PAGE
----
In contrast to a lot of Pākehā queer culture in Aotearoa and abroad, where queerness encompasses more of their identity, Tūhoe artist Kahu Kutia says being takatāpui is to redefine your sense of self, a “superpower” informed by your whakapapa and wherever on the spectrum of queerness you sit.

“Te Pō / When we were erased we came back here” by Kahu Kutia. (Photo: Supplied)

While takatāpui have always existed, there’s never been kōrero tuku iho of what it meant explicitly to our rainbow tīpuna, she says. Her artwork, ‘Te Pō / When we were erased we came back here’, explores that space. Hatred towards all of us appears in many guises – bullying, erasure and, in too many cases, violence – but it originates from a single dark place, capable of clutching us in the closets of shame and self-loathing we sometimes return to. But to Kutia, who grew up in the valleys of Te Urewera, the darkness offers a space for takatāpui to retreat to, find safety and solace in and reimagine their sense of self. No one can withhold takatāpui from you, just as much as they cannot deny that takatāpui are tangata whenua. “It’s there for you if you want it. And if you don’t want it, kei te pai.”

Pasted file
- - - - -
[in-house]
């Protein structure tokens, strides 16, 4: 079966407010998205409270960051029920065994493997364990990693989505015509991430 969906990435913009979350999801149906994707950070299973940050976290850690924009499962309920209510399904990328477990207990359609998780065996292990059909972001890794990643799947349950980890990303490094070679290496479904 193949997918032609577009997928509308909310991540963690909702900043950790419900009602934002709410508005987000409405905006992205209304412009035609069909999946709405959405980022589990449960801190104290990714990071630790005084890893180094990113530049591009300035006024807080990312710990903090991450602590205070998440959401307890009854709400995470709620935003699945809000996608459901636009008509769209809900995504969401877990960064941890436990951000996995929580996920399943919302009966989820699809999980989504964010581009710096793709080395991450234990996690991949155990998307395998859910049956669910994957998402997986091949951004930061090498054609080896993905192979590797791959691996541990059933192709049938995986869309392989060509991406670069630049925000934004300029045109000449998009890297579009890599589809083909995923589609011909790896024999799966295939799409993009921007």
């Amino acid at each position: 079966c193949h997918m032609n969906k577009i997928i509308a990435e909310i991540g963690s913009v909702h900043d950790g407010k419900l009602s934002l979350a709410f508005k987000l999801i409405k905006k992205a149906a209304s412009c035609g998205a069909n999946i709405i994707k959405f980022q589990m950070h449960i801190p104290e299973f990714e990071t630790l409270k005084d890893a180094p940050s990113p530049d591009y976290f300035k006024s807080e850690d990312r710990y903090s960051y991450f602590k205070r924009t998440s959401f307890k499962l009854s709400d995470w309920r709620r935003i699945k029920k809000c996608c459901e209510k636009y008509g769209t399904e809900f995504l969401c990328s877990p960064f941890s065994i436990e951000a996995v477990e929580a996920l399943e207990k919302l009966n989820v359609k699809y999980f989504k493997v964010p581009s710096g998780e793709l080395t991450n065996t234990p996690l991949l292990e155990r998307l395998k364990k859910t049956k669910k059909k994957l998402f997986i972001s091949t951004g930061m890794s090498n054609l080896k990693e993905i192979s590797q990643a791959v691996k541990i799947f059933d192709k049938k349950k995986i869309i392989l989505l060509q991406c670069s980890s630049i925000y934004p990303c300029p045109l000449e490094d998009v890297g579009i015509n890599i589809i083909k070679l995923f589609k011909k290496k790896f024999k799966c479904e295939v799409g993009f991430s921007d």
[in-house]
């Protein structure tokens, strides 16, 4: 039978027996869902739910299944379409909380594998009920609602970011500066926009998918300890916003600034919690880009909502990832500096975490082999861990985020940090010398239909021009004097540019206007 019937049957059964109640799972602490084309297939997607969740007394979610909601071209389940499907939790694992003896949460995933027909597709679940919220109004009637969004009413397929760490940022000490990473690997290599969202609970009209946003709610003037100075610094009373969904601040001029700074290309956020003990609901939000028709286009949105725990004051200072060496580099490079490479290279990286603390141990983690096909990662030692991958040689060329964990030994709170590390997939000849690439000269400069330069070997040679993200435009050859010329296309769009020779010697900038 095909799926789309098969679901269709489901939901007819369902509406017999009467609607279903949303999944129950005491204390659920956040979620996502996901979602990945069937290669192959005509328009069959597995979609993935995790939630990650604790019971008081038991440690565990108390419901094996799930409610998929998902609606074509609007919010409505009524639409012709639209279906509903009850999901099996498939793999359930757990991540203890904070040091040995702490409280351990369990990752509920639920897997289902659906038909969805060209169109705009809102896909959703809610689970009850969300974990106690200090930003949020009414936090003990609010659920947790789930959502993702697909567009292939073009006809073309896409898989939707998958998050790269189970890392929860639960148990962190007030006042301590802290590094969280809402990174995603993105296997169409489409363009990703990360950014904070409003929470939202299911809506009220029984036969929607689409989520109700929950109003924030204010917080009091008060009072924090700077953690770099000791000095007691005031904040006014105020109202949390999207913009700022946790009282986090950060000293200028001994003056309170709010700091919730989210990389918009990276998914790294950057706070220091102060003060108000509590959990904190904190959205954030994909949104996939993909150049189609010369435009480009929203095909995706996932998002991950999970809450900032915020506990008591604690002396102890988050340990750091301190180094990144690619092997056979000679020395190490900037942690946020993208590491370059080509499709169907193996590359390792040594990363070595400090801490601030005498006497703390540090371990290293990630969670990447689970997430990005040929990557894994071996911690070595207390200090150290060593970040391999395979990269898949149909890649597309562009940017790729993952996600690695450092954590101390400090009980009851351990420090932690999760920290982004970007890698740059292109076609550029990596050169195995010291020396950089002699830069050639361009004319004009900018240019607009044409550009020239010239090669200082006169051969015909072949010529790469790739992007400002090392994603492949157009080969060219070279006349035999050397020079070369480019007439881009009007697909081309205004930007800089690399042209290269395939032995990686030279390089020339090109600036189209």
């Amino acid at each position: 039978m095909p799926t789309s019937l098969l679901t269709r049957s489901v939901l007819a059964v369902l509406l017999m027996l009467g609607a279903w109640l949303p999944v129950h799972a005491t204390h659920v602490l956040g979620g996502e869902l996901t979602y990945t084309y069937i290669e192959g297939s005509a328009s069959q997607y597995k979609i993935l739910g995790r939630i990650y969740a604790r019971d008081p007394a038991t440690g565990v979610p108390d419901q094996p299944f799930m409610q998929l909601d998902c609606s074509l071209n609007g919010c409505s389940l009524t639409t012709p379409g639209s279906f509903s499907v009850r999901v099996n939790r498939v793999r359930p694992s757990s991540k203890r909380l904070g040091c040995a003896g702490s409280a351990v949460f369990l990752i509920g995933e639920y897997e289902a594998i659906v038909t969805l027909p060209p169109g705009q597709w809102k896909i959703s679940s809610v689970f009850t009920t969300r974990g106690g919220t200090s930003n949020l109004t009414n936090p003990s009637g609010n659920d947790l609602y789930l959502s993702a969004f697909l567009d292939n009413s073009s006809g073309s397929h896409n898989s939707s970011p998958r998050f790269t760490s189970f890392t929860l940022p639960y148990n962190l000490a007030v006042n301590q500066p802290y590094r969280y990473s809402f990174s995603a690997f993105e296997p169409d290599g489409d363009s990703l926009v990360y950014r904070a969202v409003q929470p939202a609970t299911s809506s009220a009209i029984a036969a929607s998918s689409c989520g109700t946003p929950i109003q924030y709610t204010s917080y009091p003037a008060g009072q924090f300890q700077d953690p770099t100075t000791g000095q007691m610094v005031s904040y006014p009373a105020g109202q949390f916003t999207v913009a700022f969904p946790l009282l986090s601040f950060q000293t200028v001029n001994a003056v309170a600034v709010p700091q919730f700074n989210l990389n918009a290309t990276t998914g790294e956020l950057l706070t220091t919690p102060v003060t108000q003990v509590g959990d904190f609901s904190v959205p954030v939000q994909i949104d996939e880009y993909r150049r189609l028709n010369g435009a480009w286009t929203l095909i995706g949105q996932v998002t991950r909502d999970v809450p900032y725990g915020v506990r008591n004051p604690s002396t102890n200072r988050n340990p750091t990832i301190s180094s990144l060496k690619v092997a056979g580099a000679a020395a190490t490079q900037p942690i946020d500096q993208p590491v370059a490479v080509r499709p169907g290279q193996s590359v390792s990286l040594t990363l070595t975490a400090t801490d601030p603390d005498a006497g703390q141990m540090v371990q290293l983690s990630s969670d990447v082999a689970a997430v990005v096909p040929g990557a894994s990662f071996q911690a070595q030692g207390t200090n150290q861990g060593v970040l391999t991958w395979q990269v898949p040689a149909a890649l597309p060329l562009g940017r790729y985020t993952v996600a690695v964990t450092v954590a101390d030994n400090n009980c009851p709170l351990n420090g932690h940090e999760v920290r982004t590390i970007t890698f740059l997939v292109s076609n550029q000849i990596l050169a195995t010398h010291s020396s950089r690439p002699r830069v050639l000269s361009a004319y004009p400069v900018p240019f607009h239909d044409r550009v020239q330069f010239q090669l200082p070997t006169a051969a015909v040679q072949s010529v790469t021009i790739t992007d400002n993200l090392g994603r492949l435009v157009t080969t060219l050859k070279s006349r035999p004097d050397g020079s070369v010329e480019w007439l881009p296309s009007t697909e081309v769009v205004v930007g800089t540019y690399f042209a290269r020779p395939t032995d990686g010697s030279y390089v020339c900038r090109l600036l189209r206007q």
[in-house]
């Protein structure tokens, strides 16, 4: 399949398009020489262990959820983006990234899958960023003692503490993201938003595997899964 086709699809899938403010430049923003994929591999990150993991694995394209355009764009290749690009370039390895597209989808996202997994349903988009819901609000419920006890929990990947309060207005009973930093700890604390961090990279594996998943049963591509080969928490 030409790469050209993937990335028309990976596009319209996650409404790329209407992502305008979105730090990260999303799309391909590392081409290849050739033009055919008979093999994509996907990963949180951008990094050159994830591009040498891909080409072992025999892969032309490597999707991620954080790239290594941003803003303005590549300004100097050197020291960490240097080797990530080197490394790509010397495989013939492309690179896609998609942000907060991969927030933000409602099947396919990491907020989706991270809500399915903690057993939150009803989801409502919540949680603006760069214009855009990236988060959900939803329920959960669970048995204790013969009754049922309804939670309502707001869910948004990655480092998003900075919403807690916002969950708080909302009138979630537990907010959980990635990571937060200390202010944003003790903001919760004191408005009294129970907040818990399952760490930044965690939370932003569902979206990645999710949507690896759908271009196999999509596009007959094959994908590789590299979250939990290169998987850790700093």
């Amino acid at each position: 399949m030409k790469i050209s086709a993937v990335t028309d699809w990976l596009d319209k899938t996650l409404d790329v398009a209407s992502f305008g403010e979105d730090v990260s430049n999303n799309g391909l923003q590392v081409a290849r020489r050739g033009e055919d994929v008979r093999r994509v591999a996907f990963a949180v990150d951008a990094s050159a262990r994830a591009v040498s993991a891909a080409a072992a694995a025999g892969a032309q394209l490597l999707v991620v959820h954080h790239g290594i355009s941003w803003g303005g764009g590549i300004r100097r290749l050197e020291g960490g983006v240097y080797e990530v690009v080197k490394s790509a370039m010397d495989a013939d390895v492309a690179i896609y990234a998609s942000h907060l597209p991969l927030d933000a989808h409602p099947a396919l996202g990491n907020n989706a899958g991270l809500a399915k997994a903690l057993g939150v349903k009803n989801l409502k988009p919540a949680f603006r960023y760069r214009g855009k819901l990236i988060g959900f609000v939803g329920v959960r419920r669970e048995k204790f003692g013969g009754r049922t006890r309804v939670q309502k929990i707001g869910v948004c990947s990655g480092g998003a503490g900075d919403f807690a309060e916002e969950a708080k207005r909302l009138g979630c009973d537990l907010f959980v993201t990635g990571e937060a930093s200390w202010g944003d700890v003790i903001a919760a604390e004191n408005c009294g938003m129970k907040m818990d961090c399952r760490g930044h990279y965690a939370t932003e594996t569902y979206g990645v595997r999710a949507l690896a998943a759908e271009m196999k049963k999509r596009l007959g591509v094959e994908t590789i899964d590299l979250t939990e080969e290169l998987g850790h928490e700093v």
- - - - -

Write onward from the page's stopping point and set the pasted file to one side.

Ultimately love is love. Ngatai says she likes whomever she likes, “male or female, whatever, not even. I’ll be keen.” The legend of Hinemoa and Tūtānekai tells us the love of a man and woman triumphed in the end – and that Tūtānekai’s heart belonged to another man. That’s the whakapapa that takatāpui grasp.